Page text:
Isak Pretorius is a South African businessman who leads the continent’s largest indigenous non-governmental organization called ‘For Afrika’. He sees himself as a part of something much bigger than himself.

“I often describe myself as an African first and a South African second. South Africa happens to be the country on the continent I was born into. But growing up, I felt like I was part of the continent, intertwined with its people,” he noted recently.

Through partnering with local communities, For Afrika deploys resources to implement locally led programmes that help people overcome the barriers they face. It transforms lives and means that the benefits that flow to communities are shared more equitably.

Pretorius has more than 20 years of business experience and humanitarian service in the continent. He is a firm believer in changing the world by changing one life at a time, and has channelled this energy into empowering communities, building economies, and bridging the gap between not-for-profit and for-profit organisations.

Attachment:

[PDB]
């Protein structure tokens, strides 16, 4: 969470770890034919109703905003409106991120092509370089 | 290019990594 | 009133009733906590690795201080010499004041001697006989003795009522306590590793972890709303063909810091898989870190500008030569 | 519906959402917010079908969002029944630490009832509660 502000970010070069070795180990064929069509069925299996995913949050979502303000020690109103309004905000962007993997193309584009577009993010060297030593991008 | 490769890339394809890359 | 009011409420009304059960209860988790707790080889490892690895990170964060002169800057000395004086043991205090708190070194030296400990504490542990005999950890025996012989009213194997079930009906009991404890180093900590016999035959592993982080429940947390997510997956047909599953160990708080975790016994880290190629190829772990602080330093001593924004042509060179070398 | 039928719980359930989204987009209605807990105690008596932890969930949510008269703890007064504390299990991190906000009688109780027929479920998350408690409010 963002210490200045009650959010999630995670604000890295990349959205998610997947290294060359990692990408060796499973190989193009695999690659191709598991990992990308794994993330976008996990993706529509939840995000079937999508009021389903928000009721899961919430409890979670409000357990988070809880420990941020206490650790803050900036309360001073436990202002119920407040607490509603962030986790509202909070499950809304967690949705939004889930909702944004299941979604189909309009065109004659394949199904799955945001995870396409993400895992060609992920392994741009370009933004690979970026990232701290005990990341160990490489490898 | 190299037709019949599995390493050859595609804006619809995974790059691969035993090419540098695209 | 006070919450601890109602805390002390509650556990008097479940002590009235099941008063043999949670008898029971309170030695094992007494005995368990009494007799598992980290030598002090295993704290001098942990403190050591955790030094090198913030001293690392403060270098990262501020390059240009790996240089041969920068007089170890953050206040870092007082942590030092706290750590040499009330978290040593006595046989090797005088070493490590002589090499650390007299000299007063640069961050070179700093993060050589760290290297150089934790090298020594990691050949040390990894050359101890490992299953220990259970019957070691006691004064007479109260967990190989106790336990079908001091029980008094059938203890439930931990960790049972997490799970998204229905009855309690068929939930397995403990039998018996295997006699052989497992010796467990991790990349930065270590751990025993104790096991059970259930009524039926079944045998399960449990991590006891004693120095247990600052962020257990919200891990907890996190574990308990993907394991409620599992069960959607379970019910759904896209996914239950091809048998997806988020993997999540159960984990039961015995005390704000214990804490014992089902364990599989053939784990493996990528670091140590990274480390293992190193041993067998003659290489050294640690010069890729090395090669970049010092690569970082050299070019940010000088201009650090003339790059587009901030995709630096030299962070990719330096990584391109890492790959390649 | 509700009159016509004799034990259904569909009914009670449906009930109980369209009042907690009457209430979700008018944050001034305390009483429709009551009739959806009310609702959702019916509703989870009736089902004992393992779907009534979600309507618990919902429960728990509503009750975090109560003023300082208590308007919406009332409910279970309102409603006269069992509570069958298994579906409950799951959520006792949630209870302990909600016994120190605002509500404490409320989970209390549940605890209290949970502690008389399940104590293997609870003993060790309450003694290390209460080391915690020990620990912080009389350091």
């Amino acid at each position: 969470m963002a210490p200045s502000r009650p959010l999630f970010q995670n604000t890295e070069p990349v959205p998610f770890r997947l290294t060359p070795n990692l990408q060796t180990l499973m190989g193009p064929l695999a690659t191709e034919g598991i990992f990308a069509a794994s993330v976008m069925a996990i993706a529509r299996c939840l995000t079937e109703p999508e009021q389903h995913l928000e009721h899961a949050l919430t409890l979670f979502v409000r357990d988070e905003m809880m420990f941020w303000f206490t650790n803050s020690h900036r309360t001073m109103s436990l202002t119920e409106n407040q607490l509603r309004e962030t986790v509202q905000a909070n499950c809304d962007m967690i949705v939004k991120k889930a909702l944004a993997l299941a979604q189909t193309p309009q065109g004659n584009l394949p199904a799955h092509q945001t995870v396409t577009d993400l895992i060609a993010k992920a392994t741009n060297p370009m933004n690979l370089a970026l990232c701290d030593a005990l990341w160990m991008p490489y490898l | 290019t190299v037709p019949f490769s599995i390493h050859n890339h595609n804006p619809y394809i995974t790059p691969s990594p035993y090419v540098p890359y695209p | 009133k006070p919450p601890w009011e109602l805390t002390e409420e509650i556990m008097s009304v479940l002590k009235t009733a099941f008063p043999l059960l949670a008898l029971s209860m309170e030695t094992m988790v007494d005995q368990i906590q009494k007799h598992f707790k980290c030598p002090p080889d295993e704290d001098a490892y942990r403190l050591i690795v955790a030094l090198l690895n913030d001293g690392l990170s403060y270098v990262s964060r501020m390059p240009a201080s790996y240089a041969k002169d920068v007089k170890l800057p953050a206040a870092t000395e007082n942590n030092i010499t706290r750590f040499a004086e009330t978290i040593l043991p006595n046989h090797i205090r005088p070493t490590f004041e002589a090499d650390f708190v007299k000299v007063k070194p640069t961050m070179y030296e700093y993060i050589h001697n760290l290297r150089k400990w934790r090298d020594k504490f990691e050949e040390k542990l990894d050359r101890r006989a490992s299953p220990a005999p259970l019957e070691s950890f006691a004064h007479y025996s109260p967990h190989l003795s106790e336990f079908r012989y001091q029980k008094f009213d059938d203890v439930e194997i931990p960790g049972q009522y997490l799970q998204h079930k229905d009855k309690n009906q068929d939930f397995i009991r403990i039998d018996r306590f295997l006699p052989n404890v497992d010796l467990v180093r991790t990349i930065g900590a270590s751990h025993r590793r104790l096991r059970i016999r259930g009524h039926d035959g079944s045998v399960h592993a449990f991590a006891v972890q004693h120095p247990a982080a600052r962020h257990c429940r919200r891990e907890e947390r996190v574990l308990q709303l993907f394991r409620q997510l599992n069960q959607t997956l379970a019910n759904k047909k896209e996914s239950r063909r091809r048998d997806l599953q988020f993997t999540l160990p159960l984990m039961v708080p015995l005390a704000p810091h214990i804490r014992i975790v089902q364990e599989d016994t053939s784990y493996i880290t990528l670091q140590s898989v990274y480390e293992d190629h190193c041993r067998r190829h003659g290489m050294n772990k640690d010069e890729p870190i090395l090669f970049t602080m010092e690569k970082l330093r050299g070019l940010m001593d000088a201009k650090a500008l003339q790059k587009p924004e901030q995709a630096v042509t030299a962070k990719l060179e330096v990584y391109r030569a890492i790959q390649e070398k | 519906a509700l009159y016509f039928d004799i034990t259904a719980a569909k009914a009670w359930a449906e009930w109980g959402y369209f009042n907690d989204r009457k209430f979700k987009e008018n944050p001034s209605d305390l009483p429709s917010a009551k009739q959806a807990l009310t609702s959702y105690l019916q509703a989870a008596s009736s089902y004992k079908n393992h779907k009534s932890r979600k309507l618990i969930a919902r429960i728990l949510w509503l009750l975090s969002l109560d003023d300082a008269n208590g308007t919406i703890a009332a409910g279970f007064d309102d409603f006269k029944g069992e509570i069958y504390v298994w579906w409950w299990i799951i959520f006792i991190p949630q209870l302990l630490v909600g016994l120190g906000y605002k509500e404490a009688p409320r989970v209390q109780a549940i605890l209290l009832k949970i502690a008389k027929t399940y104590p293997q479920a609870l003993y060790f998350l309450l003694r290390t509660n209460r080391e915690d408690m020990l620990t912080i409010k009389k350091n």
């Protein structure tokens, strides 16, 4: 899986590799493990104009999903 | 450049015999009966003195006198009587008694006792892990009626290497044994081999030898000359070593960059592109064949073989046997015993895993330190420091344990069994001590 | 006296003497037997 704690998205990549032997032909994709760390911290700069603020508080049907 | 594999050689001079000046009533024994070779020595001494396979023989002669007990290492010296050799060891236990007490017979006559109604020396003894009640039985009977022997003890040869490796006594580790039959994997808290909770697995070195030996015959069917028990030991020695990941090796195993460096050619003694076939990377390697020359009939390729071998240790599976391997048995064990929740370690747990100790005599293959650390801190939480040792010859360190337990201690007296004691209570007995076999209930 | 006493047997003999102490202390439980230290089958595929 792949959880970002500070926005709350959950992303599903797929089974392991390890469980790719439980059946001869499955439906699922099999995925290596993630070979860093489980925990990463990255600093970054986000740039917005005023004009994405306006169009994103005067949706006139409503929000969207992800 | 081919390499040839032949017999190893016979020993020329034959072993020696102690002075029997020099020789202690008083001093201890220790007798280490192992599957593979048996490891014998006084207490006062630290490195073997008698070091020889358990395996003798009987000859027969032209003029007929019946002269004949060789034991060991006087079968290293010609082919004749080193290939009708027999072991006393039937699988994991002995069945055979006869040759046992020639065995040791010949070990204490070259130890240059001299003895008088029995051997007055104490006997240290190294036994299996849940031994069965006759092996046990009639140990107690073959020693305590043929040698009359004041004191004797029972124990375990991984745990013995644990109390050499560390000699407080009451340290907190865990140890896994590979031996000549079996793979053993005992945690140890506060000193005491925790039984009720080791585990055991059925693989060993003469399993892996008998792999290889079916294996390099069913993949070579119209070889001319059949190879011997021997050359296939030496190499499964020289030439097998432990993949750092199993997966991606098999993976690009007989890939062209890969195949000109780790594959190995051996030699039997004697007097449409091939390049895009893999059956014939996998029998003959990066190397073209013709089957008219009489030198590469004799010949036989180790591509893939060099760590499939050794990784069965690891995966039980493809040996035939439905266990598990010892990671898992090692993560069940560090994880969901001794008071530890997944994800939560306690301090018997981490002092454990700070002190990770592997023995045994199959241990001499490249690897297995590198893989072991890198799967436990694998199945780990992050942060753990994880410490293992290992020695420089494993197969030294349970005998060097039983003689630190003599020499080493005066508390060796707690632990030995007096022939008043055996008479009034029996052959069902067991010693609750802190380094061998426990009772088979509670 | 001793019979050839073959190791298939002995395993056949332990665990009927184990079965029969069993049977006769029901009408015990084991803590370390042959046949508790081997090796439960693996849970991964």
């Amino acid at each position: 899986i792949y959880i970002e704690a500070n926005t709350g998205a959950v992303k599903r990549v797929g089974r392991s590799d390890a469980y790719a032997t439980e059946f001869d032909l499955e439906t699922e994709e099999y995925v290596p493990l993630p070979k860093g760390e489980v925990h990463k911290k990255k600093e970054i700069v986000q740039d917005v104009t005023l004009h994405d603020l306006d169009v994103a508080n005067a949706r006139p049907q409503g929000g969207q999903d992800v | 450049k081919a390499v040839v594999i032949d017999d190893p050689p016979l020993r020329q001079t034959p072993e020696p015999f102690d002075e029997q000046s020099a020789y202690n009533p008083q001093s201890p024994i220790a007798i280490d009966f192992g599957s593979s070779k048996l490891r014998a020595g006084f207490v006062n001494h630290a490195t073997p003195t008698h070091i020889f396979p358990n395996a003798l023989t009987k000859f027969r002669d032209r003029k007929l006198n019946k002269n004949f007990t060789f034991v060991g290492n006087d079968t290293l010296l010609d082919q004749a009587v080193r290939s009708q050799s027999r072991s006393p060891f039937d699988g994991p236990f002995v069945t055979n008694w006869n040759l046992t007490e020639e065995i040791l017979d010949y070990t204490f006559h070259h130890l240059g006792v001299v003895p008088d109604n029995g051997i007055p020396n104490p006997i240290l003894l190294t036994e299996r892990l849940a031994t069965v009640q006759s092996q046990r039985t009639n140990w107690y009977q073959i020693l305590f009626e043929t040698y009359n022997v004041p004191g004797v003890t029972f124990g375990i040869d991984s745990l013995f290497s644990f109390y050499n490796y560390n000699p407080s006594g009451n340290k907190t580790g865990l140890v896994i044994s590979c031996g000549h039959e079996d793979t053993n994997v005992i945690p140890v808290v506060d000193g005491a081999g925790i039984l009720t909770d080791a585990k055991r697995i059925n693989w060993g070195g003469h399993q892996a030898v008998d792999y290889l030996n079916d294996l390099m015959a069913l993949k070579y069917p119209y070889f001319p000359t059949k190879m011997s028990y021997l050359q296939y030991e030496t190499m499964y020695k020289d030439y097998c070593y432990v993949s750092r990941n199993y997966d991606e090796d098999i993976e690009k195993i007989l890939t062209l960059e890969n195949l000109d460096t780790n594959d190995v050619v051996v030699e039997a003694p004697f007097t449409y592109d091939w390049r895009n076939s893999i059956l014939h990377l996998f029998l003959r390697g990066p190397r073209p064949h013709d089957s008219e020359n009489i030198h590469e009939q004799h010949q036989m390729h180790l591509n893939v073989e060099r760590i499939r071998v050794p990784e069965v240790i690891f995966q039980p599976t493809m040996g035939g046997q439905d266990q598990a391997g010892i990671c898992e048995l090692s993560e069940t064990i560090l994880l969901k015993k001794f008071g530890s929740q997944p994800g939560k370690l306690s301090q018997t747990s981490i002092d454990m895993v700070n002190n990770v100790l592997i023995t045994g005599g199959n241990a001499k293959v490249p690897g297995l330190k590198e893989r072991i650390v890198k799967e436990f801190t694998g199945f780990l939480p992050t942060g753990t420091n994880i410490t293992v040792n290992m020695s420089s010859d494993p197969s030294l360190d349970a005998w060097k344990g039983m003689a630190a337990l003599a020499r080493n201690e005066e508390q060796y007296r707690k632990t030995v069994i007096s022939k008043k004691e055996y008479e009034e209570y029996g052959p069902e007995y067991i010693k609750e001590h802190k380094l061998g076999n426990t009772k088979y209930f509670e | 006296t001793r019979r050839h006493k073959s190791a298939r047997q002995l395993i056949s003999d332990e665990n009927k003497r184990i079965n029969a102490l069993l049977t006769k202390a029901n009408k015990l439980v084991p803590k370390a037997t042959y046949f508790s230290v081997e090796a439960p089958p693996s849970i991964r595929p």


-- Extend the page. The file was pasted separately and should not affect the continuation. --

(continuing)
As the Global Impact Report notes, the Mauritius-based organisation, with 651 employees, exceeds YPOs benchmarks for female board/employee/manager metrics. For Afrika also scored well for its social/environmental board committee, full-time sustainability leadership position, and ethics performance tracking.

“Empowering the excluded not only benefits the consumer, but all stakeholders,” says Tarek Mouganie, CEO of Affinity Africa, a digitally driven financial institution that provides affordable banking for the underserved and unbanked. The organisation is another highlighted in YPO’s report for its efforts to achieve gender balance.